“Criticism is something we can avoid easily by saying nothing, doing nothing, and being nothing.”
It's true, Jesus taught his followers how to have a happy life. Perhaps one of the most notable places where Jesus did this is in the beginning of the Sermon on the Mount. The famous passage is often referred to as "The Beatitudes." The question is, at least in part, what kind of happiness does Jesus want for you and how do you get it?
Let me get through a little nitty gritty and then I'll get to the good stuff (actually the nitty gritty is what makes it good). The Greek word (μακάριος) translated "blessed" in the beatitudes (you can read the beatitudes in Mt. 5:1-12) has a meaning that is much closer to the word "happiness" or even "flourishing." In other words, Jesus is not pronouncing some kind of divine blessing in this text. The beatitudes are more like proverbial sayings that are talking about general truths or realities. As you read the beatitudes you will also see that they have a eschatological focus. In other words, there is a way of being that leads to happiness and a flourishing life both in the here and now as well as in the life to come. We ought to ask, at least for a moment, how we should understand happiness or flourishing.
I train mixed martial arts (this is why). I frequently show up to my office limping and I almost always have bruises somewhere on my body. At the age of 44 you would think I would be over doing this kind of thing...well, I'm not. The truth is in several ways it feeds me and teaches me lessons that are important for life, leadership, and more. Over the last few weeks I have been helping some of my Muay Thai friends get ready for a promotion test that is often referred to as 60-40. In short it means doing 60 kicks and 40 knees in 3 minutes. Doesn't sound bad and if that is all there was to it, it wouldn't be. Just the other day we were doing around 120 or 130 kicks and 80 or 90 knees in 3 minutes. From a strictly cardio perspective 60-40 would be pretty easy. The test is hard because the holder is also the punisher. In other words this is done in a ring with a holder who is also kicking and punching you. You cannot retaliate with punches and sweeps. Furthermore, some forms of defense are frowned upon and should you use one of those, you will pay the price. Trust me, the test is grueling and painful. The past few weeks I have been helping some of my friends prepare for this test (I have done one and won't have another one for a while). I have been relearning a lesson as I have helped in this process
One of the things Muah Thai fighter does, perhaps more than most other sports, is body hardening. A lot of attention is given to hardening shins. Videos of Muay Thai practitioners kicking trees, concrete posts, and rolling their shins are real. Literally what happens is micro fractures are created and the leg heals stronger and more sturdy than before. It's a lot like getting calluses on your finger from playing guitar or calluses from working in construction, just on a larger and often more painful scale. It's not only the shins though, it is the legs overall, the abs, and even the ribs. My friends and I have been doing some leg conditioning where we basically kick each other in the legs, stomach, and ribs repeatedly. We did it in Muay Thai class last night. I'm walking a little awkward today. So, what's the lesson for life from something some might consider to be a brutal practice?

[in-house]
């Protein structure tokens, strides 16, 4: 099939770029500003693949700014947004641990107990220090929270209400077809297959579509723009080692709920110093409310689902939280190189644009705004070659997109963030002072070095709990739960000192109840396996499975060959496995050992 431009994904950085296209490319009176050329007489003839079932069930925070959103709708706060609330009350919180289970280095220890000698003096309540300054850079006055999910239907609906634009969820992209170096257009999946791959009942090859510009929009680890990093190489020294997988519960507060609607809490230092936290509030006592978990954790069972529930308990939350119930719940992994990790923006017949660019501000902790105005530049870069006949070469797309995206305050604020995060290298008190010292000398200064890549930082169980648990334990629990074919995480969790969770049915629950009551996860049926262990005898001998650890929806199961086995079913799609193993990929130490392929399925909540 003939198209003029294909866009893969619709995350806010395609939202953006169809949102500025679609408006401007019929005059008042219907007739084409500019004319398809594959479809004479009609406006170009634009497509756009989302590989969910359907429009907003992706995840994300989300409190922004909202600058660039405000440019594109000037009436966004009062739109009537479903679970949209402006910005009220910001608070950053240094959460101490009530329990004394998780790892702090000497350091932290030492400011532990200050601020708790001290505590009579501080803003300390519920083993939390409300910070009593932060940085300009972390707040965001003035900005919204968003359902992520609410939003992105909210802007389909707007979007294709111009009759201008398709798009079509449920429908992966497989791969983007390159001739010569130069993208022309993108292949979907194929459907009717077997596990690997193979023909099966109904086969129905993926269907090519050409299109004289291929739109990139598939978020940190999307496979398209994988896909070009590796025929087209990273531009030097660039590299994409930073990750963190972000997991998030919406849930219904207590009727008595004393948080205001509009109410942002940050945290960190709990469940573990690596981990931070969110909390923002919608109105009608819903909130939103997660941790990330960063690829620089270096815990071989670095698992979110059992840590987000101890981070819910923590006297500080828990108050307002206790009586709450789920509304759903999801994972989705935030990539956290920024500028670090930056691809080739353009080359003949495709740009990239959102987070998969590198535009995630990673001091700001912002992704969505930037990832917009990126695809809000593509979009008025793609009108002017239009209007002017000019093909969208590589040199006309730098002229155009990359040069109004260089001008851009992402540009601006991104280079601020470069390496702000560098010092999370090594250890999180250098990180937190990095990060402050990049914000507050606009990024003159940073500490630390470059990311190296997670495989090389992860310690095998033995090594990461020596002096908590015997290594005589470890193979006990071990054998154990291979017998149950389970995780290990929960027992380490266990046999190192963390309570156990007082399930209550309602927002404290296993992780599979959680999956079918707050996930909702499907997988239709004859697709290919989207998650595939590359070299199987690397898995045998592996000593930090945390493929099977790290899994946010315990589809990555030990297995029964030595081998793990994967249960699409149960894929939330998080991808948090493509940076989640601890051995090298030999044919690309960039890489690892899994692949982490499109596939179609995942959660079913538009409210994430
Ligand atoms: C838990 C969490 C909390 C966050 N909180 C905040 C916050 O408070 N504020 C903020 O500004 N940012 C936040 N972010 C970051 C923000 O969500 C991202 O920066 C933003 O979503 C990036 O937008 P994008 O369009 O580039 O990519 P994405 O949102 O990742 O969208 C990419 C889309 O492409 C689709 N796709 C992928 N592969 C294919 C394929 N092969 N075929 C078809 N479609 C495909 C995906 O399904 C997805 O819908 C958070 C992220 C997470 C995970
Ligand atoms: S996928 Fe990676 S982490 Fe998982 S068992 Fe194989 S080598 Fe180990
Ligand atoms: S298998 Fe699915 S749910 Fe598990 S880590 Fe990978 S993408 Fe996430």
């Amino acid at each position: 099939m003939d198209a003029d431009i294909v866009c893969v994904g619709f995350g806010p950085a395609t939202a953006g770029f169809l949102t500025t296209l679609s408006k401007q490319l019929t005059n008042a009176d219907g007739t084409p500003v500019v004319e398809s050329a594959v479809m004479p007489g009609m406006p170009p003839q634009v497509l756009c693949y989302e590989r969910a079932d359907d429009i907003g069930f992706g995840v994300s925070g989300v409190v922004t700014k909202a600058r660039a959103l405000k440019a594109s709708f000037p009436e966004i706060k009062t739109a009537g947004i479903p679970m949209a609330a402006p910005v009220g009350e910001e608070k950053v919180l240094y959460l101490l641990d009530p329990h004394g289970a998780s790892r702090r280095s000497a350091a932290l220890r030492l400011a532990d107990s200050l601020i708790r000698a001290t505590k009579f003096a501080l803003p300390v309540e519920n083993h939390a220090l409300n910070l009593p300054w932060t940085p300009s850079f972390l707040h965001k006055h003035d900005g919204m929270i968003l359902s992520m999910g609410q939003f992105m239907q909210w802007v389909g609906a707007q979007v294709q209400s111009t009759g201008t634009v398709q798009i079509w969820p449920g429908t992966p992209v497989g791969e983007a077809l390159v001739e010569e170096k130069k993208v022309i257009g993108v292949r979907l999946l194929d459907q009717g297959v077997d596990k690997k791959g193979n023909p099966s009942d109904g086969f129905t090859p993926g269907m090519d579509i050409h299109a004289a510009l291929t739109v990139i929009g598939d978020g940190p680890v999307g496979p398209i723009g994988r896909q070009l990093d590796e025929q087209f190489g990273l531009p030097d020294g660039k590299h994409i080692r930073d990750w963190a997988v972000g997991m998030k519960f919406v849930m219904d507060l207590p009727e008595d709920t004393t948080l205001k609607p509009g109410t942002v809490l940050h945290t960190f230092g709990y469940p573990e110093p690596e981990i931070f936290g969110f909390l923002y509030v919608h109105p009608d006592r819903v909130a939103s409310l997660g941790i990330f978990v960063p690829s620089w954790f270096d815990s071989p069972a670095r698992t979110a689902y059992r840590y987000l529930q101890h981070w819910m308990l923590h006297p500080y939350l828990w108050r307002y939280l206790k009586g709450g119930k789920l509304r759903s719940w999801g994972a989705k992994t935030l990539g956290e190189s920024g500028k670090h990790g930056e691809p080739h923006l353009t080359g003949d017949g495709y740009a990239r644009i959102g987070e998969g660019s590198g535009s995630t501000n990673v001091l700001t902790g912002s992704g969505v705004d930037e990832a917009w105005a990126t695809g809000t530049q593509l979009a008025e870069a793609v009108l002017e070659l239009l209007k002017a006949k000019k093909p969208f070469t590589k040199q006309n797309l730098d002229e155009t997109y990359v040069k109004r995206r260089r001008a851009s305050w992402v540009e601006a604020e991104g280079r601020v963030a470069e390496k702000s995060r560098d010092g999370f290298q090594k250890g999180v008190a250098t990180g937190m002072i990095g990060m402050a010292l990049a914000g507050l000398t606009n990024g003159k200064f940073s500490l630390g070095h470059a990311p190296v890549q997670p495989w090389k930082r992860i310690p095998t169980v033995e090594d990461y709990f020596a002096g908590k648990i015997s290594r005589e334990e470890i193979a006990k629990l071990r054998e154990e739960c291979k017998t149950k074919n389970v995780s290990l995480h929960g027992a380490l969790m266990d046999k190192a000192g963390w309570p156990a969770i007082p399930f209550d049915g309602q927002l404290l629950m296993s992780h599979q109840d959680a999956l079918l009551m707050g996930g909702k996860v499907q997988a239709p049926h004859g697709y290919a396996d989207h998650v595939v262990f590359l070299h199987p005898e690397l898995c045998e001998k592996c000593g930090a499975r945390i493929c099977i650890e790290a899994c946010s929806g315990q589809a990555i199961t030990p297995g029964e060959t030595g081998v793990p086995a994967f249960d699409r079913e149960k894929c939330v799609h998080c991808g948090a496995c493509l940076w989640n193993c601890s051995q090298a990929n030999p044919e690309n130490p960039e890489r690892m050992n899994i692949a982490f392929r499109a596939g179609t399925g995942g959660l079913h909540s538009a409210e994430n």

The lesson is both a cultural critique and an encouragement for parents and culture in general. Body hardening equips the body and the mind to be able to absorb much harder blows in an actual fight. The 60-40 simulates an actual fight; blows must be absorbed and dealt out. Without working on hardening the body, the ability to take the punishment necessary would more often then not result in failure on the part of the fighter. Life is often like a fight. We must be able to absorb blows and failure throughout life if we are also to experience success and victory. Too often we spend so much time protecting our kids that they are not prepared when they are required to absorb the blows life brings us. No amount of effort will result in absolute protection of our children. This is not to say we intentionally harm them in any way, but it is reasonable to put them in situations that have a certain amount of risk involved and it is smart to help them develop mental, spiritual, and physical toughness by pushing them to "play hurt".
If you talk to fighters you will find out quickly that they more often then not go into a fight less than 100% percent physically. They are fighting in spite of injury and pain. It's just part of the game. Likewise, in the world of leadership and life in general, we often have to "play hurt." The question is whether or not enough "body conditioning" has taken place to prepare us to do so. The apostle Paul uses this same metaphor in his letter to Corinth, "Therefore I do not run like someone running aimlessly; I do not fight like a boxer beating the air. No, I strike a blow to my body and make it my slave so that after I have preached to others, I myself will not be disqualified for the prize" (1 Cor. 9:26-27). Obviously Paul isn't talking about his own fight career, but about his spiritual life. The principle holds true across all aspects of life. Toughness and grit have become undervalued in our society. We should do our part to reverse the trend.
John Byrne is a pastor who has been spouting off his opinions his entire life (just ask his mom). This little blog is his venue for continuing in this tradition.